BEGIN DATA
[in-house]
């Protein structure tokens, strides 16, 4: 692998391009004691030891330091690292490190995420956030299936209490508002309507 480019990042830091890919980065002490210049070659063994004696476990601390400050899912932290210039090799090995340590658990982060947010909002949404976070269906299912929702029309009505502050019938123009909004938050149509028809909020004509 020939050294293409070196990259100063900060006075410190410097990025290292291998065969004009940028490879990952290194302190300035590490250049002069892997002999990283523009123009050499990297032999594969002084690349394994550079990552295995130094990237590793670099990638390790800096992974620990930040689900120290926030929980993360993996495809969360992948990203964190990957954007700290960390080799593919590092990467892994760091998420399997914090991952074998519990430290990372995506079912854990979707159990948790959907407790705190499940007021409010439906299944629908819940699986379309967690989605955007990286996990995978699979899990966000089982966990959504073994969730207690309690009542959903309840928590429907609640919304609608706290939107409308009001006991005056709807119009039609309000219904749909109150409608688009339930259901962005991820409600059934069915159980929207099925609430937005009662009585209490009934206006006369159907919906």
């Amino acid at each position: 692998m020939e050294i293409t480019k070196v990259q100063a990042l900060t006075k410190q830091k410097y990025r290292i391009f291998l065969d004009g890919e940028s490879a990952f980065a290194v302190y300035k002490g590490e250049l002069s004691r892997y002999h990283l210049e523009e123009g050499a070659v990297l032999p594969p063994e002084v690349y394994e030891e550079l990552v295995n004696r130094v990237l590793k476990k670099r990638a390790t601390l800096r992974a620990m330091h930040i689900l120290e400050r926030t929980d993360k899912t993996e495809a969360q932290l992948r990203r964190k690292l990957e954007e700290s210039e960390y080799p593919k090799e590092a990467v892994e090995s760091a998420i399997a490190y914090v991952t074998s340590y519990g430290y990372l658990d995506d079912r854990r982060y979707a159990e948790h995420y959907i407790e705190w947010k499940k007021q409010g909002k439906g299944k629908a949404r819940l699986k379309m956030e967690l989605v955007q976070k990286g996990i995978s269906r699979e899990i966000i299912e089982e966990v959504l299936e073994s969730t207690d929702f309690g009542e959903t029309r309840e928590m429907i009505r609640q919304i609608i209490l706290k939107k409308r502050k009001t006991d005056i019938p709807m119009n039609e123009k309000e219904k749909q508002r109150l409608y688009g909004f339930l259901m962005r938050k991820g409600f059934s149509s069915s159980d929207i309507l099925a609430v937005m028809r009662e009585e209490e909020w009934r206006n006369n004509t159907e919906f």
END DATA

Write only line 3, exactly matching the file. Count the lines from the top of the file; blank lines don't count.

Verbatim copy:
């Amino acid at each position: 692998m020939e050294i293409t480019k070196v990259q100063a990042l900060t006075k410190q830091k410097y990025r290292i391009f291998l065969d004009g890919e940028s490879a990952f980065a290194v302190y300035k002490g590490e250049l002069s004691r892997y002999h990283l210049e523009e123009g050499a070659v990297l032999p594969p063994e002084v690349y394994e030891e550079l990552v295995n004696r130094v990237l590793k476990k670099r990638a390790t601390l800096r992974a620990m330091h930040i689900l120290e400050r926030t929980d993360k899912t993996e495809a969360q932290l992948r990203r964190k690292l990957e954007e700290s210039e960390y080799p593919k090799e590092a990467v892994e090995s760091a998420i399997a490190y914090v991952t074998s340590y519990g430290y990372l658990d995506d079912r854990r982060y979707a159990e948790h995420y959907i407790e705190w947010k499940k007021q409010g909002k439906g299944k629908a949404r819940l699986k379309m956030e967690l989605v955007q976070k990286g996990i995978s269906r699979e899990i966000i299912e089982e966990v959504l299936e073994s969730t207690d929702f309690g009542e959903t029309r309840e928590m429907i009505r609640q919304i609608i209490l706290k939107k409308r502050k009001t006991d005056i019938p709807m119009n039609e123009k309000e219904k749909q508002r109150l409608y688009g909004f339930l259901m962005r938050k991820g409600f059934s149509s069915s159980d929207i309507l099925a609430v937005m028809r009662e009585e209490e909020w009934r206006n006369n004509t159907e919906f």